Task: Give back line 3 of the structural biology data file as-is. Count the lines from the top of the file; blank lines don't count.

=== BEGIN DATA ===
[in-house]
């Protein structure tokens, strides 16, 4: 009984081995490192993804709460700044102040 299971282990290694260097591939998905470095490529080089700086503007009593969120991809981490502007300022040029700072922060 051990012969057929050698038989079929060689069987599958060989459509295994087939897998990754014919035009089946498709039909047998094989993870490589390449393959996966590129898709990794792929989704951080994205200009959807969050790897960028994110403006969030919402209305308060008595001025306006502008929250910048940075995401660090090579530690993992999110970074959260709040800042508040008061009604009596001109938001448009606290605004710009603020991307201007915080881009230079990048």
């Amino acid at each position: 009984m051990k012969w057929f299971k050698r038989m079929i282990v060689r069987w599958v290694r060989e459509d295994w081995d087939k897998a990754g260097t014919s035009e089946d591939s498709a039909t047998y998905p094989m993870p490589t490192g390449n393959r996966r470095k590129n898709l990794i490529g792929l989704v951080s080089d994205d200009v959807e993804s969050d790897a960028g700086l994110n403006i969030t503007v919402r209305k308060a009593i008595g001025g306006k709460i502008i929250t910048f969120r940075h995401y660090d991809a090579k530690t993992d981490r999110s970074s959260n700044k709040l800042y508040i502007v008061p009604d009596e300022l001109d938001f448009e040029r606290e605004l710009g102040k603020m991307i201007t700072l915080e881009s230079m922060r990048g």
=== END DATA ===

């Amino acid at each position: 009984m051990k012969w057929f299971k050698r038989m079929i282990v060689r069987w599958v290694r060989e459509d295994w081995d087939k897998a990754g260097t014919s035009e089946d591939s498709a039909t047998y998905p094989m993870p490589t490192g390449n393959r996966r470095k590129n898709l990794i490529g792929l989704v951080s080089d994205d200009v959807e993804s969050d790897a960028g700086l994110n403006i969030t503007v919402r209305k308060a009593i008595g001025g306006k709460i502008i929250t910048f969120r940075h995401y660090d991809a090579k530690t993992d981490r999110s970074s959260n700044k709040l800042y508040i502007v008061p009604d009596e300022l001109d938001f448009e040029r606290e605004l710009g102040k603020m991307i201007t700072l915080e881009s230079m922060r990048g």